Stages of grief

Recently I’ve been thinking about how the stages of grief relate to cancer. And how this is not only the case after someone dies.

We can experience grief stages when we first hear about the person’s cancer, for loss of the life we envisioned or for their reduced abilities and health, if it becomes clear the person will die, or after their death.

The person who has cancer may also experience grief stages as they face the end of their time here. I thought it would be helpful to share what I wrote about the stages of grief in my book Their Cancer – Your Journey.

(There are several versions of the stages of grief, including the Elizabeth Kubler Ross stages of grief – these grief stages are a slightly simpler version)

Grief – Stages Of

“According to research conducted by psychiatrists J. Bowlby and C.M. Parkes, there are four stages of grief that people commonly experience. You may find that one or more of these phases describe where you are in your grief at any time. Your progression from one stage to another may not be smooth, and where you are can vary from day to day. The four stages are:

  1. Numbness. This is where you may be in shock, feeling disbelief and cut off from reality.
  2. Yearning, pining. Here you find you wish to bring back the person, long for them. You may feel much anger and disappointment at this stage.
  3. Depression, disorganisation and despair. Now you find it difficult to function in your everyday life. You may struggle to concentrate or not be able to bear thinking about the future.
  4. Recovery and reorganisation. At this stage more positive feelings begin to surface. You are ready to take the first steps of moving forward with your life, and adjusting to your new reality.

When you first reach the stage of recovery, it is likely to be fragile. You may start by catching fleeting glimpses of how life may be.

It is tempting at this stage to slide back into guilt, thinking “How can I be thinking of the future when he or she is not here?” Guard against this temptation. Guilt serves no one, especially not your loved one, who has left already.

Describing these phases of grief makes them seem passive, as though you have no control over your route through them. There is a benefit to taking your time. No one can tell you how long it should take you to move from one stage to another.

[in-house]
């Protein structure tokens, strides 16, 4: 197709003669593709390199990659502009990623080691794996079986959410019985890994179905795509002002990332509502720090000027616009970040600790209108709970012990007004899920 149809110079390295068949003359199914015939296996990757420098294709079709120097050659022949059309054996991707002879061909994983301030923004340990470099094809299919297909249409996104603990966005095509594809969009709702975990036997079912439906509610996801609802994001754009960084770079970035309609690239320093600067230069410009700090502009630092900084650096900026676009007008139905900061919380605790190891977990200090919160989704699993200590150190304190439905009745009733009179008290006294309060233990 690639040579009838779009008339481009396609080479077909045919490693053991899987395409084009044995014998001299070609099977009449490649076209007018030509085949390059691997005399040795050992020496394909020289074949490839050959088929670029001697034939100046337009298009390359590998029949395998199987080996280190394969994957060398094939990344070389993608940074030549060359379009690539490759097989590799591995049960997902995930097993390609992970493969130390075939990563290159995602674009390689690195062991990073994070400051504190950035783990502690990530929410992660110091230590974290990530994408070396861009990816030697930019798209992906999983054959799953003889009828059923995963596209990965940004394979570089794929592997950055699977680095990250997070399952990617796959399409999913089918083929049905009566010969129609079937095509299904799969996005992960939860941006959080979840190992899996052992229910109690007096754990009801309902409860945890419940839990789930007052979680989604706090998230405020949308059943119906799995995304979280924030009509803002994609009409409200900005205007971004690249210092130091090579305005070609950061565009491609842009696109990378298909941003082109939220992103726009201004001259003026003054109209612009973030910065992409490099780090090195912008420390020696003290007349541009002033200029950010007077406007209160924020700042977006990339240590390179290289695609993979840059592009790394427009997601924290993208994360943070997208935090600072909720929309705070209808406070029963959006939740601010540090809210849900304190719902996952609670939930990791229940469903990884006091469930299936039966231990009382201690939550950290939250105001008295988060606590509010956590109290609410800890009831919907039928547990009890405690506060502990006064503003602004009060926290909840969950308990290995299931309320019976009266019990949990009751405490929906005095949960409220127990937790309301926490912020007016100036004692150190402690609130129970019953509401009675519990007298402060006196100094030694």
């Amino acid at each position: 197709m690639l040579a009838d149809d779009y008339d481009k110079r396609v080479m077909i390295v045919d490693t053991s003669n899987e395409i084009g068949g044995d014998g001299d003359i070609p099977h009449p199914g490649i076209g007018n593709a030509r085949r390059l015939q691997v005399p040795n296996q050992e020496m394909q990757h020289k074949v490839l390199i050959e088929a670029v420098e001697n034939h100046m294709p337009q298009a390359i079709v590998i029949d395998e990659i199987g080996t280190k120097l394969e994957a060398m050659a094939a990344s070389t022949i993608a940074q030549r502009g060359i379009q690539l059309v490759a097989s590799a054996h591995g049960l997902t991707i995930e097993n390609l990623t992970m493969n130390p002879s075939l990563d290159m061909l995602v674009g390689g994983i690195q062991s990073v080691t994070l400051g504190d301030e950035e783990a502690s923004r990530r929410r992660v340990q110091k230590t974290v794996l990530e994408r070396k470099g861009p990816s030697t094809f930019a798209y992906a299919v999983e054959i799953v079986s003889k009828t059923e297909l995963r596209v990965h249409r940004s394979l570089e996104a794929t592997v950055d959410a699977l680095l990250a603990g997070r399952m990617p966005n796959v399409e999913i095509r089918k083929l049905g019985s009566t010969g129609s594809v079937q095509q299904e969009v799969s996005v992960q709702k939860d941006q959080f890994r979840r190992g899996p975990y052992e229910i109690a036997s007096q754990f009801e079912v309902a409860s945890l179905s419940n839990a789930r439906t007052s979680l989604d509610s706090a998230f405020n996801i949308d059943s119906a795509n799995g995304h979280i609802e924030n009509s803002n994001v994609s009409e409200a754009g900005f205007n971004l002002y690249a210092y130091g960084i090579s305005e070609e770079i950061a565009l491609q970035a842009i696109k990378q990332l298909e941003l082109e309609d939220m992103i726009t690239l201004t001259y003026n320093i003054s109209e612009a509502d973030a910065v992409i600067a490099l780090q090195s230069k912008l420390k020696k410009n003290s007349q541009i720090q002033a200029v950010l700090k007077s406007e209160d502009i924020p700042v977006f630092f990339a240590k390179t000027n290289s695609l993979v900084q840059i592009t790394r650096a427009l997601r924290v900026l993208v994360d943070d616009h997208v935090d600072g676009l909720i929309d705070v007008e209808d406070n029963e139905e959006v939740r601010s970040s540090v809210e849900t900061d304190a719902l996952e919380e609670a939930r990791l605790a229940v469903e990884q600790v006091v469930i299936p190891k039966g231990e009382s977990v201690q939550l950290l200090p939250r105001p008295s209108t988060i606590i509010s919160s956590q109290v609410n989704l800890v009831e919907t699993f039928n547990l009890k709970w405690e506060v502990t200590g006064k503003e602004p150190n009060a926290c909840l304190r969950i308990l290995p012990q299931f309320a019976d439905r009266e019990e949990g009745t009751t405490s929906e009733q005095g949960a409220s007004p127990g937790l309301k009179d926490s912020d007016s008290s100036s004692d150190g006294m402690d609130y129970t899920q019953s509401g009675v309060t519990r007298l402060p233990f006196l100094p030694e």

There are many things that affect your ability to adjust and move on through this unfamiliar landscape.

A more ‘active’ way of looking at grief comes from William Worden, who described a series of four tasks that are involved in mourning.

  1. To accept the reality of the loss. This shows that you can make the choice to face this reality with courage, and resist the temptation to deny it.
  2. To experience the pain of grief. This task is where you dive into the pain. When giving birth, a mother is encouraged to flow with the pain, rather than resisting it. If you give yourself the time and the space to do this with your grief, you will allow the emotions to flow rather than become stuck. Self-medicating with alcohol, or anything else that prevents you truly feeling your emotions, would be avoiding this task.
  3. To adjust to the environment where the deceased is missing. The loss of someone close to you changes the scenery of your every day. In fact the build up to death may have changed
    your life beyond recognition, so that it revolved around caring for the person with cancer. When they die, this is a huge adjustment. Your task now is to create the new landscape of your life, metaphorically moving the furniture to at least partly fill the hole that they have left.
  4. To emotionally relocate the deceased and move on. This task involves making a space for your loved one as a memory rather than a current relationship. Keeping them in your heart in this way allows you to look forward to a future without them and not feel bad about yourself for doing so.

You will find a way through these phases and tasks. The human spirit is resourceful and resilient. In the early stages it may feel as though your world has ended.

And so in a sense it has. However, there is a new world for you to step into, when you are ready.”

Anne Orchard

Anne Orchard is an experienced life coach based in Dorset, UK, whose areas of expertise include offering support to those affected by illness or death of a loved one and helping them to rebuild their lives.

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